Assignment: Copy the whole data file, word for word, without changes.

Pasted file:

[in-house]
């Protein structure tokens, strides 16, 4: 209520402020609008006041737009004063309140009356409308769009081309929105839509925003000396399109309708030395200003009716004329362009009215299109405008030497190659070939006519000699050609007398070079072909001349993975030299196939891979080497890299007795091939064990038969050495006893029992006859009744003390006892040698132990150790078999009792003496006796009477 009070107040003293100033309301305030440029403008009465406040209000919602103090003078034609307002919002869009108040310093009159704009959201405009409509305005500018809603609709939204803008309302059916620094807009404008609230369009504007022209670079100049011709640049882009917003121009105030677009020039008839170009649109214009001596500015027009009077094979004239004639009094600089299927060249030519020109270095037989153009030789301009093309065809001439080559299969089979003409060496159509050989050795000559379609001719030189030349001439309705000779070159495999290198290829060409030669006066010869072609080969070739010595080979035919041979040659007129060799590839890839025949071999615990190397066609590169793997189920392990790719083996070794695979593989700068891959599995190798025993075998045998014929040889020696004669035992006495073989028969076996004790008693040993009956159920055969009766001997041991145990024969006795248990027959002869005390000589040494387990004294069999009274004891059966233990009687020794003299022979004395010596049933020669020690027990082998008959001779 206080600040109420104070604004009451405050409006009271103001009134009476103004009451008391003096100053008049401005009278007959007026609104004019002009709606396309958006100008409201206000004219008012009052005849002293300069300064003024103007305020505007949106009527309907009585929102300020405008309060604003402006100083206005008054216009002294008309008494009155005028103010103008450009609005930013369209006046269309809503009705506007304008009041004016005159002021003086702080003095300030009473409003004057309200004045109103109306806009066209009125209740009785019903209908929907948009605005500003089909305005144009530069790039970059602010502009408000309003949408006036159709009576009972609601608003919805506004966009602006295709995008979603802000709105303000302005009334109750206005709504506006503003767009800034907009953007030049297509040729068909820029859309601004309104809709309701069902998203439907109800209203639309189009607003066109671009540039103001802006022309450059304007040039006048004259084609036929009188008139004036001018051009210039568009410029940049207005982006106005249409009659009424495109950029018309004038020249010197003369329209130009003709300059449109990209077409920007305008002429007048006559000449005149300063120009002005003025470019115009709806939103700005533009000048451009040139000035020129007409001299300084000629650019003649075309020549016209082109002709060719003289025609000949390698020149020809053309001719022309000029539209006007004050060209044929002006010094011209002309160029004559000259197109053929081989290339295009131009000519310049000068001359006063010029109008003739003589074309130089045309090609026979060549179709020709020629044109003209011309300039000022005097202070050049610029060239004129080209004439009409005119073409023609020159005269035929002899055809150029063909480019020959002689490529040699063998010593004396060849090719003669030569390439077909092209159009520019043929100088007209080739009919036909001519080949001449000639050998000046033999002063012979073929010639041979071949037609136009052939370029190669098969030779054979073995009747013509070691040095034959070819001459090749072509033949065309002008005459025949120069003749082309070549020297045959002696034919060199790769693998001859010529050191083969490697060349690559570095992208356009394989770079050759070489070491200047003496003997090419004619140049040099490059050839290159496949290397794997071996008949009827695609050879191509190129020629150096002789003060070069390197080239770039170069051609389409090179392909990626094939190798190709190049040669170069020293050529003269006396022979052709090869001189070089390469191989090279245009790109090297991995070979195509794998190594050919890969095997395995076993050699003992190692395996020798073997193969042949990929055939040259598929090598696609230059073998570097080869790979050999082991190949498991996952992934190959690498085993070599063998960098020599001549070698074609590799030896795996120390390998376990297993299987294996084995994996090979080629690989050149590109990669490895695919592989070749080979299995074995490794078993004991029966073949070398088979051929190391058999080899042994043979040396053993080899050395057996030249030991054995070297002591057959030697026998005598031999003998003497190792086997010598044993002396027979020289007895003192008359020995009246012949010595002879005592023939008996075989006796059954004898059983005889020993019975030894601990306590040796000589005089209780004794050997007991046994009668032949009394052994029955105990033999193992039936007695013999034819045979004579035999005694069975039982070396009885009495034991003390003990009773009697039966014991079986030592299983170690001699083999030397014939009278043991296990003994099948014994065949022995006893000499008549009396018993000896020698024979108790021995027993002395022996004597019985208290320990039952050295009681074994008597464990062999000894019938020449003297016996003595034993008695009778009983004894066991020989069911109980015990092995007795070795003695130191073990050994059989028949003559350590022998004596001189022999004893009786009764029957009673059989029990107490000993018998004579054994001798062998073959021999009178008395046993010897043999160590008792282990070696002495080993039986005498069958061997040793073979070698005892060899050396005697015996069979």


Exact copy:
[in-house]
């Protein structure tokens, strides 16, 4: 209520402020609008006041737009004063309140009356409308769009081309929105839509925003000396399109309708030395200003009716004329362009009215299109405008030497190659070939006519000699050609007398070079072909001349993975030299196939891979080497890299007795091939064990038969050495006893029992006859009744003390006892040698132990150790078999009792003496006796009477 009070107040003293100033309301305030440029403008009465406040209000919602103090003078034609307002919002869009108040310093009159704009959201405009409509305005500018809603609709939204803008309302059916620094807009404008609230369009504007022209670079100049011709640049882009917003121009105030677009020039008839170009649109214009001596500015027009009077094979004239004639009094600089299927060249030519020109270095037989153009030789301009093309065809001439080559299969089979003409060496159509050989050795000559379609001719030189030349001439309705000779070159495999290198290829060409030669006066010869072609080969070739010595080979035919041979040659007129060799590839890839025949071999615990190397066609590169793997189920392990790719083996070794695979593989700068891959599995190798025993075998045998014929040889020696004669035992006495073989028969076996004790008693040993009956159920055969009766001997041991145990024969006795248990027959002869005390000589040494387990004294069999009274004891059966233990009687020794003299022979004395010596049933020669020690027990082998008959001779 206080600040109420104070604004009451405050409006009271103001009134009476103004009451008391003096100053008049401005009278007959007026609104004019002009709606396309958006100008409201206000004219008012009052005849002293300069300064003024103007305020505007949106009527309907009585929102300020405008309060604003402006100083206005008054216009002294008309008494009155005028103010103008450009609005930013369209006046269309809503009705506007304008009041004016005159002021003086702080003095300030009473409003004057309200004045109103109306806009066209009125209740009785019903209908929907948009605005500003089909305005144009530069790039970059602010502009408000309003949408006036159709009576009972609601608003919805506004966009602006295709995008979603802000709105303000302005009334109750206005709504506006503003767009800034907009953007030049297509040729068909820029859309601004309104809709309701069902998203439907109800209203639309189009607003066109671009540039103001802006022309450059304007040039006048004259084609036929009188008139004036001018051009210039568009410029940049207005982006106005249409009659009424495109950029018309004038020249010197003369329209130009003709300059449109990209077409920007305008002429007048006559000449005149300063120009002005003025470019115009709806939103700005533009000048451009040139000035020129007409001299300084000629650019003649075309020549016209082109002709060719003289025609000949390698020149020809053309001719022309000029539209006007004050060209044929002006010094011209002309160029004559000259197109053929081989290339295009131009000519310049000068001359006063010029109008003739003589074309130089045309090609026979060549179709020709020629044109003209011309300039000022005097202070050049610029060239004129080209004439009409005119073409023609020159005269035929002899055809150029063909480019020959002689490529040699063998010593004396060849090719003669030569390439077909092209159009520019043929100088007209080739009919036909001519080949001449000639050998000046033999002063012979073929010639041979071949037609136009052939370029190669098969030779054979073995009747013509070691040095034959070819001459090749072509033949065309002008005459025949120069003749082309070549020297045959002696034919060199790769693998001859010529050191083969490697060349690559570095992208356009394989770079050759070489070491200047003496003997090419004619140049040099490059050839290159496949290397794997071996008949009827695609050879191509190129020629150096002789003060070069390197080239770039170069051609389409090179392909990626094939190798190709190049040669170069020293050529003269006396022979052709090869001189070089390469191989090279245009790109090297991995070979195509794998190594050919890969095997395995076993050699003992190692395996020798073997193969042949990929055939040259598929090598696609230059073998570097080869790979050999082991190949498991996952992934190959690498085993070599063998960098020599001549070698074609590799030896795996120390390998376990297993299987294996084995994996090979080629690989050149590109990669490895695919592989070749080979299995074995490794078993004991029966073949070398088979051929190391058999080899042994043979040396053993080899050395057996030249030991054995070297002591057959030697026998005598031999003998003497190792086997010598044993002396027979020289007895003192008359020995009246012949010595002879005592023939008996075989006796059954004898059983005889020993019975030894601990306590040796000589005089209780004794050997007991046994009668032949009394052994029955105990033999193992039936007695013999034819045979004579035999005694069975039982070396009885009495034991003390003990009773009697039966014991079986030592299983170690001699083999030397014939009278043991296990003994099948014994065949022995006893000499008549009396018993000896020698024979108790021995027993002395022996004597019985208290320990039952050295009681074994008597464990062999000894019938020449003297016996003595034993008695009778009983004894066991020989069911109980015990092995007795070795003695130191073990050994059989028949003559350590022998004596001189022999004893009786009764029957009673059989029990107490000993018998004579054994001798062998073959021999009178008395046993010897043999160590008792282990070696002495080993039986005498069958061997040793073979070698005892060899050396005697015996069979």